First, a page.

The ‘Twelve Days of Turkey’
Published 12:00 am Sunday, November 24, 2013
Now, everyone knows about “The Twelve Days of Christmas,” but how many of you have ever considered “The Twelve Days of Turkey?”
Turkey is uniquely American and to most citizens it would not be Thanksgiving without having a meal with a big bird complemented by all the trimmings.
But unless you are part of a family consisting of at least a dozen people, a large turkey can create a big problem…namely, leftovers.
Most women having spent a small fortune on a turkey will look forward to spending a little less money on meat for the week following Turkey Thursday, and heaven knows, everyone enjoys that.
The rest of the family, however, does not always see it that way and a pattern, at least in my family, is set:
On Thanksgiving Day my family says to me, “Oh, what a delicious big turkey.”
On the day after Thanksgiving my family says to me, “Boy, those cold turkey sandwiches sure taste good.”
On the third day of turkey my family says to me, “Hot turkey sandwiches are a real treat.”
On Sunday afternoon, while they all watch football games my family says to me, “Turkey hash goes good with a game.”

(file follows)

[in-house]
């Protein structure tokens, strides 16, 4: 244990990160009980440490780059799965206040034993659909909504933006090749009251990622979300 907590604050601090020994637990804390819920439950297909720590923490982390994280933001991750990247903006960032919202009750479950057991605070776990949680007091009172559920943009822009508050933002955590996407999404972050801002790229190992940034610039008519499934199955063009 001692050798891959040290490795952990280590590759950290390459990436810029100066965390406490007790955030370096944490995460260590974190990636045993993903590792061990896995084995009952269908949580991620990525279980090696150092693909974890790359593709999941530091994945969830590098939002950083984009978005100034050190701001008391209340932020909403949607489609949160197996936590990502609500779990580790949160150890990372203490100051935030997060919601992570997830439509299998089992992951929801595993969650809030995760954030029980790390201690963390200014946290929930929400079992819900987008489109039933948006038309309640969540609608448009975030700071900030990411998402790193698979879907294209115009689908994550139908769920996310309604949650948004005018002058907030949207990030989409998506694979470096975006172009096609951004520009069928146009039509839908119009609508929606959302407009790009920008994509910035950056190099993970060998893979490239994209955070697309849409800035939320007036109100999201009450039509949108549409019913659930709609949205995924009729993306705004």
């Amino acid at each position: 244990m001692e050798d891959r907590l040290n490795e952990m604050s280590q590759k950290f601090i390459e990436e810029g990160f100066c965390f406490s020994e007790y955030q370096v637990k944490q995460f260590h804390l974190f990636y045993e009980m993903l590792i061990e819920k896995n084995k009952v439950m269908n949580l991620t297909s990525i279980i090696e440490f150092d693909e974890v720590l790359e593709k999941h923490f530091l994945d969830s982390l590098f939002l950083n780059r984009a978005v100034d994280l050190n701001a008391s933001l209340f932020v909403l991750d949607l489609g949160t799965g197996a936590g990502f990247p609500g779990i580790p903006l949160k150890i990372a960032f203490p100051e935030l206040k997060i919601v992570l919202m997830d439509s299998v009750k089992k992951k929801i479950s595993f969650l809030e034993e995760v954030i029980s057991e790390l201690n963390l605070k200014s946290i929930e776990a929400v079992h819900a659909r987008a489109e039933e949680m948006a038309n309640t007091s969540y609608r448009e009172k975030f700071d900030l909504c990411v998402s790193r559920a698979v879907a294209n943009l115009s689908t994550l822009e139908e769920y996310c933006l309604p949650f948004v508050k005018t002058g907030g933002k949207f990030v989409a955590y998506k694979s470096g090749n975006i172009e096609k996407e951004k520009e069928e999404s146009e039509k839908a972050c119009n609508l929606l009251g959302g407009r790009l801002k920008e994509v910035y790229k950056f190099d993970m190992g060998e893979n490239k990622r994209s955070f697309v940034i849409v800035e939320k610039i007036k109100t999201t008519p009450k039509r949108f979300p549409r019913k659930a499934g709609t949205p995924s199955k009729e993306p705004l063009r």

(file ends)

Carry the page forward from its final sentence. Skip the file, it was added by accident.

Coming home Monday, from school and work, my family says to me, “Do we indeed smell turkey soup?”
On the sixth day of turkey my family is impressed and says, “We did not know you knew how to make turkey filled crepes.”
On the seventh day of straight turkey my family looks resigned and eat turkey chowder and say, “Well, that’s different.”
On Thursday after Thanksgiving the turkey, served with leftover trimmings, receive just a, “Not again.”
By Friday they all yell, “Oh, No!”
By the 10th day my family says absolutely nothing at all.
On the 11th day, while looking at what’s left of the hated bird, they tell me they are not hungry.
And on the very last day — the 12th — as I sit alone (they all called and said they were sorry but they could not make it home for dinner,) I take what’s left, dump it in the garbage and settle down with a peanut butter sandwich and a glass of milk.
Needless to say, we do not have turkey for Christmas.
Heidi Thurston lives in Kannapolis.